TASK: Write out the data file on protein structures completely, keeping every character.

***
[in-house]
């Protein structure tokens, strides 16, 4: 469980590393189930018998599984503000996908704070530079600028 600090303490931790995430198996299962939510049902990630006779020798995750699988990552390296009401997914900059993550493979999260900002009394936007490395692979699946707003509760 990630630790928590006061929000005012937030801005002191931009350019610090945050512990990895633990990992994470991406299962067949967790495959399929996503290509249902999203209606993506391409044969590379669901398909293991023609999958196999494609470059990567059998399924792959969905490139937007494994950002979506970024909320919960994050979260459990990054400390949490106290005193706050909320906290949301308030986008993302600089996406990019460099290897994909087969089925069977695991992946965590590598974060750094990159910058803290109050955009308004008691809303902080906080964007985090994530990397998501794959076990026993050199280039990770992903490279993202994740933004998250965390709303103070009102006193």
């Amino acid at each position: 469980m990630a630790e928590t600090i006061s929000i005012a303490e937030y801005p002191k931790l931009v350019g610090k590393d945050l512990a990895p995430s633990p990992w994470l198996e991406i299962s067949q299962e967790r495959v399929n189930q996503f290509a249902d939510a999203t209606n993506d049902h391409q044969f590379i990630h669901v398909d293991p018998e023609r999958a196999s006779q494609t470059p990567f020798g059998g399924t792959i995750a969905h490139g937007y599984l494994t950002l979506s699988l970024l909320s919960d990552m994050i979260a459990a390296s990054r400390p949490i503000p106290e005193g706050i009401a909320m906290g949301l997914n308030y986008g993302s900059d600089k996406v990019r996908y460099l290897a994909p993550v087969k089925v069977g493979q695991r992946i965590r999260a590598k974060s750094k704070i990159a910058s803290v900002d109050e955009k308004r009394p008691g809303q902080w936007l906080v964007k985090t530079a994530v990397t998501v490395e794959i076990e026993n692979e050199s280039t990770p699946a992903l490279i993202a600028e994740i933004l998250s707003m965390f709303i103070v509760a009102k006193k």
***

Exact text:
[in-house]
């Protein structure tokens, strides 16, 4: 469980590393189930018998599984503000996908704070530079600028 600090303490931790995430198996299962939510049902990630006779020798995750699988990552390296009401997914900059993550493979999260900002009394936007490395692979699946707003509760 990630630790928590006061929000005012937030801005002191931009350019610090945050512990990895633990990992994470991406299962067949967790495959399929996503290509249902999203209606993506391409044969590379669901398909293991023609999958196999494609470059990567059998399924792959969905490139937007494994950002979506970024909320919960994050979260459990990054400390949490106290005193706050909320906290949301308030986008993302600089996406990019460099290897994909087969089925069977695991992946965590590598974060750094990159910058803290109050955009308004008691809303902080906080964007985090994530990397998501794959076990026993050199280039990770992903490279993202994740933004998250965390709303103070009102006193």
């Amino acid at each position: 469980m990630a630790e928590t600090i006061s929000i005012a303490e937030y801005p002191k931790l931009v350019g610090k590393d945050l512990a990895p995430s633990p990992w994470l198996e991406i299962s067949q299962e967790r495959v399929n189930q996503f290509a249902d939510a999203t209606n993506d049902h391409q044969f590379i990630h669901v398909d293991p018998e023609r999958a196999s006779q494609t470059p990567f020798g059998g399924t792959i995750a969905h490139g937007y599984l494994t950002l979506s699988l970024l909320s919960d990552m994050i979260a459990a390296s990054r400390p949490i503000p106290e005193g706050i009401a909320m906290g949301l997914n308030y986008g993302s900059d600089k996406v990019r996908y460099l290897a994909p993550v087969k089925v069977g493979q695991r992946i965590r999260a590598k974060s750094k704070i990159a910058s803290v900002d109050e955009k308004r009394p008691g809303q902080w936007l906080v964007k985090t530079a994530v990397t998501v490395e794959i076990e026993n692979e050199s280039t990770p699946a992903l490279i993202a600028e994740i933004l998250s707003m965390f709303i103070v509760a009102k006193k």